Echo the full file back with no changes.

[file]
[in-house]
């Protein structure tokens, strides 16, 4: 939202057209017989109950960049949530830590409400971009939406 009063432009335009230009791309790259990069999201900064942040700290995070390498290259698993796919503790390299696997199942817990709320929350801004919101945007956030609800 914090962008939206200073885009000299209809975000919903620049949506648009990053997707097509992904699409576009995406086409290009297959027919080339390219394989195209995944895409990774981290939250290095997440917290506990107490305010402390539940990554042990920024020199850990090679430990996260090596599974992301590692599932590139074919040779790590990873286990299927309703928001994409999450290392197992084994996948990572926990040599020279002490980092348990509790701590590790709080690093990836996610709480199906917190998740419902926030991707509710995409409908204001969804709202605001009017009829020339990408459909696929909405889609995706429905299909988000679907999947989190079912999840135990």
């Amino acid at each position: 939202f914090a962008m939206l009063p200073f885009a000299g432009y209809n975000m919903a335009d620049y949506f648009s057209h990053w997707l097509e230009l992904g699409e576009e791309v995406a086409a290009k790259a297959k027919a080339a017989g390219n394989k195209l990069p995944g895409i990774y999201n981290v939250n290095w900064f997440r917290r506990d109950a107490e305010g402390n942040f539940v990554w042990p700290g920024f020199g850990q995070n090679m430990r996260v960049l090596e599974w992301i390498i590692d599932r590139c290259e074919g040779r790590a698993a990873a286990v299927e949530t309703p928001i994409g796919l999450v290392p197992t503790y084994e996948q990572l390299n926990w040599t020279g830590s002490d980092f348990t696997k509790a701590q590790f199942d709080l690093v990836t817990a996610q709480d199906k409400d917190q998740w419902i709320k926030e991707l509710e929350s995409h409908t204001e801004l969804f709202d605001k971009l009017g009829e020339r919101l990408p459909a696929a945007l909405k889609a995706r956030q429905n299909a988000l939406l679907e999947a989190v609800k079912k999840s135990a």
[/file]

[in-house]
């Protein structure tokens, strides 16, 4: 939202057209017989109950960049949530830590409400971009939406 009063432009335009230009791309790259990069999201900064942040700290995070390498290259698993796919503790390299696997199942817990709320929350801004919101945007956030609800 914090962008939206200073885009000299209809975000919903620049949506648009990053997707097509992904699409576009995406086409290009297959027919080339390219394989195209995944895409990774981290939250290095997440917290506990107490305010402390539940990554042990920024020199850990090679430990996260090596599974992301590692599932590139074919040779790590990873286990299927309703928001994409999450290392197992084994996948990572926990040599020279002490980092348990509790701590590790709080690093990836996610709480199906917190998740419902926030991707509710995409409908204001969804709202605001009017009829020339990408459909696929909405889609995706429905299909988000679907999947989190079912999840135990």
């Amino acid at each position: 939202f914090a962008m939206l009063p200073f885009a000299g432009y209809n975000m919903a335009d620049y949506f648009s057209h990053w997707l097509e230009l992904g699409e576009e791309v995406a086409a290009k790259a297959k027919a080339a017989g390219n394989k195209l990069p995944g895409i990774y999201n981290v939250n290095w900064f997440r917290r506990d109950a107490e305010g402390n942040f539940v990554w042990p700290g920024f020199g850990q995070n090679m430990r996260v960049l090596e599974w992301i390498i590692d599932r590139c290259e074919g040779r790590a698993a990873a286990v299927e949530t309703p928001i994409g796919l999450v290392p197992t503790y084994e996948q990572l390299n926990w040599t020279g830590s002490d980092f348990t696997k509790a701590q590790f199942d709080l690093v990836t817990a996610q709480d199906k409400d917190q998740w419902i709320k926030e991707l509710e929350s995409h409908t204001e801004l969804f709202d605001k971009l009017g009829e020339r919101l990408p459909a696929a945007l909405k889609a995706r956030q429905n299909a988000l939406l679907e999947a989190v609800k079912k999840s135990a």